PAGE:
Various political thinkers have distinguished types of government activity. Montesquieu was the first, however, to urge the creation of three separate institutions or divisions of government - the executive, legislative, and judicial - a distinction that became common in almost all modern constitutions. Some governmental structures, notably that of the United States, are based on the principle of separation of powers at nearly every level. Executive, legislative, and judicial powers are divided into three branches of government, creating a system of checks and balances among them and helping to protect citizens from arbitrary and capricious actions on the part of any of the three branches. Such protection is crucial in the area of civil rights - those constitutionally guaranteed rights that shield the citizen from tyrannical actions by government. Often, in times of grave national emergency, when the central government needs more power, the public is willing to grant it. The executive branch usually predominates at such time.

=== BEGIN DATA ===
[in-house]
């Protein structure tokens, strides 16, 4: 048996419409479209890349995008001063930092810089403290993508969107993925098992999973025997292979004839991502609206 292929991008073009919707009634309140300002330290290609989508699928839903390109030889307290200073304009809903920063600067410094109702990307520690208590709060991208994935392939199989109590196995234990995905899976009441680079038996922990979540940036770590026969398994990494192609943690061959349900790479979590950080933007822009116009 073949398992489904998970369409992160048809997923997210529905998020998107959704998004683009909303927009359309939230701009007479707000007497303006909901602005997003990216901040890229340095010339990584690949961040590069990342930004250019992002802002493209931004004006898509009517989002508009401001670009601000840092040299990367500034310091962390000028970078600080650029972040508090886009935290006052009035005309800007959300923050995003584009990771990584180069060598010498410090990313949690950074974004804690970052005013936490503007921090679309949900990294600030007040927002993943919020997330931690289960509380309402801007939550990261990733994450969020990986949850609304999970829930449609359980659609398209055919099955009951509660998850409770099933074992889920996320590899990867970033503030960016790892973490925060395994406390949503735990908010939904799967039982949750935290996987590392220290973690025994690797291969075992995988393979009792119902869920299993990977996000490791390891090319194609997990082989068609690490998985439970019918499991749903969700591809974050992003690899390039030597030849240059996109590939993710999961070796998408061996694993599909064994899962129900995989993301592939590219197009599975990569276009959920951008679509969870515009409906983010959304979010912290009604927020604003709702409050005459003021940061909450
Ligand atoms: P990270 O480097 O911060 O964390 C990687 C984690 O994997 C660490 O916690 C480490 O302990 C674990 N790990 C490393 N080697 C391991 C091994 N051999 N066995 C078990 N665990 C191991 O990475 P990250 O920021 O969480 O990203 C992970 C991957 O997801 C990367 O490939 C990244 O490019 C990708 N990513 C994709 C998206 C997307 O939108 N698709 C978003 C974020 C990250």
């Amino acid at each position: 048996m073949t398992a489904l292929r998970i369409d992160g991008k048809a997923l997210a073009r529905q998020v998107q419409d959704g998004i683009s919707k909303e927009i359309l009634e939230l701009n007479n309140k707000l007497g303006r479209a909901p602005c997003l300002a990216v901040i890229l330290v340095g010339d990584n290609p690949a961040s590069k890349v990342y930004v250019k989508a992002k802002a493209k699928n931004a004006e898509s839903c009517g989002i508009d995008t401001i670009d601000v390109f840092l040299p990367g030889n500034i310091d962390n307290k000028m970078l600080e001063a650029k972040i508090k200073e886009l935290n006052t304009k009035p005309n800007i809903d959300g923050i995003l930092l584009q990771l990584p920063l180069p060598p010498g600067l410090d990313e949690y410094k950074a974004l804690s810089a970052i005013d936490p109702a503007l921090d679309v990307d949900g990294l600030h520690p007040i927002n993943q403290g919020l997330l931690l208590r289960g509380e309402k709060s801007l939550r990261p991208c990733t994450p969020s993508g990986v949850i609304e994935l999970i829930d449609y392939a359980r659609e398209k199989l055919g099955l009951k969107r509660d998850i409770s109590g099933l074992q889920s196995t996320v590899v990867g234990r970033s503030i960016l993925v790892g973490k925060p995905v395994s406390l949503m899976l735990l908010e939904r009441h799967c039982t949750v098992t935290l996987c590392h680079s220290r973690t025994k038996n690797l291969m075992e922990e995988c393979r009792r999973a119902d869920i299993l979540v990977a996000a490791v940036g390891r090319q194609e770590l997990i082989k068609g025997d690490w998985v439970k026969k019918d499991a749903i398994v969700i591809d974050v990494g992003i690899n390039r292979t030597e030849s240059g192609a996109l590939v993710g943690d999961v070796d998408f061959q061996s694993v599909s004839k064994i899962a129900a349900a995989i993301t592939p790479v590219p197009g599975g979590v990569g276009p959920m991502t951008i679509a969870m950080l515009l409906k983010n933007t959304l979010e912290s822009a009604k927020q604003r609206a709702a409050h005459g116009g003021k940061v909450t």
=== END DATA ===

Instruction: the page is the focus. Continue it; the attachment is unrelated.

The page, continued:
Proponents of the separation of powers bring an additional argument in its favor: they point out that the system diminishes the influence of special-interest groups over any one branch of government or over the government as a whole. It is difficult for even the strongest faction to dominate a government in which the executive is elected by the entire population, members of the legislature represent different geographical constituencies, and the judges are appointed by the executive with the approval of the legislature.

Not all states, of course, have such clear divisions of government, nor do divisions necessarily guarantee personal liberties. Parliamentary democratic systems, for example, tend to merge legislative and executive functions yet control the exercise of power by constitutional methods of sharing it. Authoritarian states may, however, be constitutionally bound to have separate organs of government yet actually concentrate power in the executive.